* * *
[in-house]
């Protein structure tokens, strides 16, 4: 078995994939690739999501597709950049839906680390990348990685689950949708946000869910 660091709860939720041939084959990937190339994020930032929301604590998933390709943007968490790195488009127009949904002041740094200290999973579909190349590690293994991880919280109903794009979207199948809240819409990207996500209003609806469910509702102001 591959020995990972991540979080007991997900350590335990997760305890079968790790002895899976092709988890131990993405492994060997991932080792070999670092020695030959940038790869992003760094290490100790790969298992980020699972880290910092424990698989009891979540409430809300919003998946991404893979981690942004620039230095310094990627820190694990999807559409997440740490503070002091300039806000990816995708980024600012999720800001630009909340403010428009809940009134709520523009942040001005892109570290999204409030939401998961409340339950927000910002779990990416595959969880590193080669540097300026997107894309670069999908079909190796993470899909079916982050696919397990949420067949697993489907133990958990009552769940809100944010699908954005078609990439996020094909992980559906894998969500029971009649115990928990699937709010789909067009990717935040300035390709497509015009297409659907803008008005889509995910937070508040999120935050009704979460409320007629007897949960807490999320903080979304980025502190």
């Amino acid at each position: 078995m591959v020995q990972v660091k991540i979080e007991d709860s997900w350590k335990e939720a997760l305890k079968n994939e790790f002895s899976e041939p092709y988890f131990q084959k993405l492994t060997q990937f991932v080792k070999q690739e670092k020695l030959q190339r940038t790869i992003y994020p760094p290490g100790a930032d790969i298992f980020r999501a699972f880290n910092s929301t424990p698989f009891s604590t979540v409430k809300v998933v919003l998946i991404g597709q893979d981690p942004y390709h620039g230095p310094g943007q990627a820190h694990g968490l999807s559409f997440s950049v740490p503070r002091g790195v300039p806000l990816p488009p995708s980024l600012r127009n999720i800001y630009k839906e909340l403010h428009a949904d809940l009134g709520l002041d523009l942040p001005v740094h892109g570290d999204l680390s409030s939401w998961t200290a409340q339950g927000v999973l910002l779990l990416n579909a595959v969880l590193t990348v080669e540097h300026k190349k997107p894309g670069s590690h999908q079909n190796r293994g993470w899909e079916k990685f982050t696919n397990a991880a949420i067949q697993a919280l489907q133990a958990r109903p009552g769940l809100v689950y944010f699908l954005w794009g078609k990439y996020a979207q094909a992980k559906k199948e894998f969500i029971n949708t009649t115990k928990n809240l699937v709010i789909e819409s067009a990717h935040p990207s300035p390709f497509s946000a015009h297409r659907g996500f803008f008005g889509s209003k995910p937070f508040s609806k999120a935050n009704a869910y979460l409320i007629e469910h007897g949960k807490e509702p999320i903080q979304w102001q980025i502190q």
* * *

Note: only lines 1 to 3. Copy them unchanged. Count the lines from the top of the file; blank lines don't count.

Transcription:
[in-house]
């Protein structure tokens, strides 16, 4: 078995994939690739999501597709950049839906680390990348990685689950949708946000869910 660091709860939720041939084959990937190339994020930032929301604590998933390709943007968490790195488009127009949904002041740094200290999973579909190349590690293994991880919280109903794009979207199948809240819409990207996500209003609806469910509702102001 591959020995990972991540979080007991997900350590335990997760305890079968790790002895899976092709988890131990993405492994060997991932080792070999670092020695030959940038790869992003760094290490100790790969298992980020699972880290910092424990698989009891979540409430809300919003998946991404893979981690942004620039230095310094990627820190694990999807559409997440740490503070002091300039806000990816995708980024600012999720800001630009909340403010428009809940009134709520523009942040001005892109570290999204409030939401998961409340339950927000910002779990990416595959969880590193080669540097300026997107894309670069999908079909190796993470899909079916982050696919397990949420067949697993489907133990958990009552769940809100944010699908954005078609990439996020094909992980559906894998969500029971009649115990928990699937709010789909067009990717935040300035390709497509015009297409659907803008008005889509995910937070508040999120935050009704979460409320007629007897949960807490999320903080979304980025502190």
């Amino acid at each position: 078995m591959v020995q990972v660091k991540i979080e007991d709860s997900w350590k335990e939720a997760l305890k079968n994939e790790f002895s899976e041939p092709y988890f131990q084959k993405l492994t060997q990937f991932v080792k070999q690739e670092k020695l030959q190339r940038t790869i992003y994020p760094p290490g100790a930032d790969i298992f980020r999501a699972f880290n910092s929301t424990p698989f009891s604590t979540v409430k809300v998933v919003l998946i991404g597709q893979d981690p942004y390709h620039g230095p310094g943007q990627a820190h694990g968490l999807s559409f997440s950049v740490p503070r002091g790195v300039p806000l990816p488009p995708s980024l600012r127009n999720i800001y630009k839906e909340l403010h428009a949904d809940l009134g709520l002041d523009l942040p001005v740094h892109g570290d999204l680390s409030s939401w998961t200290a409340q339950g927000v999973l910002l779990l990416n579909a595959v969880l590193t990348v080669e540097h300026k190349k997107p894309g670069s590690h999908q079909n190796r293994g993470w899909e079916k990685f982050t696919n397990a991880a949420i067949q697993a919280l489907q133990a958990r109903p009552g769940l809100v689950y944010f699908l954005w794009g078609k990439y996020a979207q094909a992980k559906k199948e894998f969500i029971n949708t009649t115990k928990n809240l699937v709010i789909e819409s067009a990717h935040p990207s300035p390709f497509s946000a015009h297409r659907g996500f803008f008005g889509s209003k995910p937070f508040s609806k999120a935050n009704a869910y979460l409320i007629e469910h007897g949960k807490e509702p999320i903080q979304w102001q980025i502190q």